> You can eat in a Tanzanian restaurant for Tsh 3,000 - Tsh 5,000 which will give you a plate of usually good food with a soda.

> Tanzania grows some of the best coffee beans in the world, but forget trying to get a good coffee here. Actually Wamama Kahawa in Mbezi Beach, Dar es Salaam, make a really good coffee. A beer is about Tsh 2,500 in a pub or Tsh 1800 per beer if you buy it in a crate.

> No cinema in Dodoma - in Dar it is about $7 to go to the movies.

The southern Game Parks, Mikumi and Ruaha, are great value. 1/2 the price of the northern parks and you will see more animals and less other tourists. $30 for a non-resident. $15 fr a resident one day pass.

Hello Jonesy2,

Thank you for sharing this information. :)

Shaazia Team

Is there anyone that has this price list for people going to live in Dar es Salaam? I will be moving there and I want to know the cost of living and how much one can save on a $2000 monthly salary in this city.


ajes wrote:

Is there anyone that has this price list for people going to live in Dar es Salaam? I will be moving there and I want to know the cost of living and how much one can save on a $2000 monthly salary in this city.


In the forum category list, right hand side of this page you will see a section cost of living. Click on this and read the threads there. You can also do some research yourself on this website

I rent a very well-built and modern home in Arusha, very close to the tarmac road, for $600 USD per month. It is 3 bedrooms, 2 1/2 baths, sitting/living room, dining room and huge kitchen. It is unfurnished and I had to buy a small refrigerator and 2 burner cooktop that runs on gas. Unattached to the main house, it also has an askari hut, staff apartment, and a large room that can be used as an office, plus an enclosed garage. It is more money than I wanted to pay, and much larger than I need, but the closeness to the paved road makes it worth the money, and there is a fully stocked (expensive!) supermarket within close walking distance. I have looked at a ton of houses in Arusha and they were all too far from the paved road for someone without a car. I can be on a dala dala in minutes.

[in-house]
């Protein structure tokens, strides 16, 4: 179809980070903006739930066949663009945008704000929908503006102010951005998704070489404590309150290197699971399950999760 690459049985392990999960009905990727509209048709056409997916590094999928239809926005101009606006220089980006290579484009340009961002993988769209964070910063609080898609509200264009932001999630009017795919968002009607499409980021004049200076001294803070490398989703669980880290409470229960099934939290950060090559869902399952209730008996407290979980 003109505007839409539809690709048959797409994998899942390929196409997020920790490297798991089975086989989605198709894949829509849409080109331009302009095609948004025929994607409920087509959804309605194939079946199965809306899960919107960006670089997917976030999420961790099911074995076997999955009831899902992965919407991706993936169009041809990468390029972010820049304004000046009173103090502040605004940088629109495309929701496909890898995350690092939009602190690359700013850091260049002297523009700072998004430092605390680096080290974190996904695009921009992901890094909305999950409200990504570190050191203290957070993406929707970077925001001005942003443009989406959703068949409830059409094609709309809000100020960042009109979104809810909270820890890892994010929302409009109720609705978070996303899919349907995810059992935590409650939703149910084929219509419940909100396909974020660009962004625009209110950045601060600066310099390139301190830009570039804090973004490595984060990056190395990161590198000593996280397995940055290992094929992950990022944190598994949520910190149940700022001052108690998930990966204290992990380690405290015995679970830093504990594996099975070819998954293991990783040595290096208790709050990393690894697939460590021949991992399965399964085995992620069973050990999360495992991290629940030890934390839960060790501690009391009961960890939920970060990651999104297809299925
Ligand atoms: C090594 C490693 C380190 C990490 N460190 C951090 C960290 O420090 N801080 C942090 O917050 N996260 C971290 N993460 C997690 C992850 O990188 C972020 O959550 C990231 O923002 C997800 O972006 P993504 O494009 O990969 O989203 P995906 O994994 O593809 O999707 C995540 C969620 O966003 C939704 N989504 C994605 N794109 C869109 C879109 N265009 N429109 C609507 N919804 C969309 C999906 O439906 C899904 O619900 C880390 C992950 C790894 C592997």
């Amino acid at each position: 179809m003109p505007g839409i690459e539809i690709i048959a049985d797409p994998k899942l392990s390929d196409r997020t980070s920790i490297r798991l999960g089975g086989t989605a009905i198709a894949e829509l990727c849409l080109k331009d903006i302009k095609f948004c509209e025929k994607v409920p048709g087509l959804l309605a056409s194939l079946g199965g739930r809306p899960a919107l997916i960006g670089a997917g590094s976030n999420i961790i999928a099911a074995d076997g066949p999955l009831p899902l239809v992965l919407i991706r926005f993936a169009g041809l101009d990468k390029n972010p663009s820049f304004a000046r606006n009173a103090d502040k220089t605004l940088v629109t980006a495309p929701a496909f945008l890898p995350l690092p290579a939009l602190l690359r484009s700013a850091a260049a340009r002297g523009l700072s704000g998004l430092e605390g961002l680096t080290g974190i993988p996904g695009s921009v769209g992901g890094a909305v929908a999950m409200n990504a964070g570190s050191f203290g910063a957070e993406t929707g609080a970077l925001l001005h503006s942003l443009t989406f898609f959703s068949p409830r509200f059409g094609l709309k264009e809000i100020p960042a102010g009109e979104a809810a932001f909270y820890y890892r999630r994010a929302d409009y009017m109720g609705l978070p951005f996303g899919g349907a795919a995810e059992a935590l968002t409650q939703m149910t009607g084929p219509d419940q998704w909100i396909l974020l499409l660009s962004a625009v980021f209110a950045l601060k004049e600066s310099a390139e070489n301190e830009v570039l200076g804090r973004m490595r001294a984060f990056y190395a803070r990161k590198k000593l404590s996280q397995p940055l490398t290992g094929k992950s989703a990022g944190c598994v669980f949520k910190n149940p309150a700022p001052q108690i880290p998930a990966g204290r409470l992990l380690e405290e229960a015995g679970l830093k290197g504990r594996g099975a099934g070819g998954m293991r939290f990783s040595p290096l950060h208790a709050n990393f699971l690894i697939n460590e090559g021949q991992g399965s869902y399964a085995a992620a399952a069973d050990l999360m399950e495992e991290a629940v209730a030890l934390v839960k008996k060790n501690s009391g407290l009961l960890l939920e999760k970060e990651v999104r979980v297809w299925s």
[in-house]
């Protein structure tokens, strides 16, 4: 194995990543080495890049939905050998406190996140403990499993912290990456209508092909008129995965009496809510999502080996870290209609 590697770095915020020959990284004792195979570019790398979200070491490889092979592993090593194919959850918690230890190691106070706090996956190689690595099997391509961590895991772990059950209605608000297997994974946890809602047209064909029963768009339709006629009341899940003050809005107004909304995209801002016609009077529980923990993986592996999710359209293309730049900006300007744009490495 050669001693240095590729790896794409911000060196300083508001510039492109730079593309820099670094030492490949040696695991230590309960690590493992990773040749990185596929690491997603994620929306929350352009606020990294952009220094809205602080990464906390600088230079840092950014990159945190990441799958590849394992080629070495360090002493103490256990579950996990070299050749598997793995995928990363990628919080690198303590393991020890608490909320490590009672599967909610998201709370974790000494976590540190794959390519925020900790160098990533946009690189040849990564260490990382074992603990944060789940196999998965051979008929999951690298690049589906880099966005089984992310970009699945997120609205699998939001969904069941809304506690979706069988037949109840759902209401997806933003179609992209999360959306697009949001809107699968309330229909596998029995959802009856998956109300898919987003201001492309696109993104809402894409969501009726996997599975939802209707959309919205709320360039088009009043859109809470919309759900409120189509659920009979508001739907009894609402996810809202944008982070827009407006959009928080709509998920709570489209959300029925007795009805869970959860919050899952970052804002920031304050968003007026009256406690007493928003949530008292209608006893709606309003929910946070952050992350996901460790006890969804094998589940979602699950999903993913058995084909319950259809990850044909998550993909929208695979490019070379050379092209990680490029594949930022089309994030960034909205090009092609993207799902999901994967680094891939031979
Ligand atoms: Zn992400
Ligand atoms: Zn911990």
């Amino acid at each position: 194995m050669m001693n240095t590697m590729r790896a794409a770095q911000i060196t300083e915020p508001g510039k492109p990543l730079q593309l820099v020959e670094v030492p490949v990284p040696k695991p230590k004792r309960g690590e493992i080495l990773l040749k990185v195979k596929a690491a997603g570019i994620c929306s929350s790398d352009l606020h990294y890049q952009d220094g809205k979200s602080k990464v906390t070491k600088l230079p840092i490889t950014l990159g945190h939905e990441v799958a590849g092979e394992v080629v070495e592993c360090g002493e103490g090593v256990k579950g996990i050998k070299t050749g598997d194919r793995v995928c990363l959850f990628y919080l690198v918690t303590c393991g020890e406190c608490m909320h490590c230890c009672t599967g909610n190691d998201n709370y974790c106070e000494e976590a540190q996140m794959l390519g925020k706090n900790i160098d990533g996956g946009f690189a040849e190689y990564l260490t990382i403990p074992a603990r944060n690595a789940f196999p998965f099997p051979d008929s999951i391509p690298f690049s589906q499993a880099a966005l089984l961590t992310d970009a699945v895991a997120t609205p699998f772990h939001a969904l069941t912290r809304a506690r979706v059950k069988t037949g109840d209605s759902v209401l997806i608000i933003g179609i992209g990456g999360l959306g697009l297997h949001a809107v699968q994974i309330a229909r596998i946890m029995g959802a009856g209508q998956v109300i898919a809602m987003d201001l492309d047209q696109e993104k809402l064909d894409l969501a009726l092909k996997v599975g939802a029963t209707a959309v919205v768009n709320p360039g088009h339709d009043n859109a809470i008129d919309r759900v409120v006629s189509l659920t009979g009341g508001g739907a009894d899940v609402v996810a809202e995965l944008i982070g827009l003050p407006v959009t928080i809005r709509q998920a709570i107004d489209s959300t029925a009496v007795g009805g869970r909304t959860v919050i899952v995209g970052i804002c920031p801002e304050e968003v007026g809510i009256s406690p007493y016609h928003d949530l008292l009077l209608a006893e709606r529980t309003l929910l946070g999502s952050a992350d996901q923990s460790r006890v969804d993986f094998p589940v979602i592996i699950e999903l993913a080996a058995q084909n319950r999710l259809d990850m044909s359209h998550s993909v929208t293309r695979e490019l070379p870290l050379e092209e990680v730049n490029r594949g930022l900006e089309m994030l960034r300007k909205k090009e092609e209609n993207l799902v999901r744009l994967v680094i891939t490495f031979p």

When I am there full time, it costs me about 100,000 tsh per month for electricity.
I use Vodacom for my phone and buy a Cheka bundle that runs me about 4,000 tsh per week. I use my phone from the USA, but phones can be purchased there for very little depending on the manufacturer and model.
Because I use a lot of internet, I supplement that with a SMILE internet bundle (5 GB of data) for 42,500 per 30 days.

Eating out depends on where you eat. I can get a plate of chipsi mayai for 2,000 tsh, or spend a lot more if I eat in more "western" establishments. Coffee in western coffee shops is about 4,000-5,000 per cup.

Dala dala fare is 400 tsh per ride.

I find because my Swahili is not good yet, and I am horrible at bargaining, that I get "ripped off" in prices a lot, so I let my Tanzanian friends do the negotiating and shopping for me when possible.

I pay someone (who lives on the compound), to do all the interior cleaning and exterior maintenance (yard work, etc), laundry, errands - cost is 200,000 per month. This person lives there 24/7 in the staff apartment and does everything for me, and will even cook for me if I ask. Speaks excellent English too!

Petrol is expensive, and traffic is horrible, so I sold my car. The most expensive taxi fare I have paid is 10,000 tsh and that is to go completely across town. Average taxi fare is about 5,000 or less.

I have a DSTV satelitte dish, which was cheap to buy and cheaper still to install, but the monthly service to get all the channels I wanted to watch was about 140,000 a month. I don't use it often (I also do not live there full time, still going back and forth to USA every 4 months).

My rental house was just hooked up to "city water" and so I am getting used to monthly water bills, so don't really have an idea of what the average monthly cost is yet, but it is pretty low, unless I am watering the gardens during the really dry seasons.

I have had to get  medical care while in Arusha. The cost was unbelievably cheap, with NO insurance. I had an abdominal ultrasound for 100,000 tsh (about $75). Lab work one time when I had malaria cost me about 20,000 tsh.

The exchange rate for TZ shillings to USD ranges about 1650 - 1790 TSH per $1 USD.

Hope this helps someone.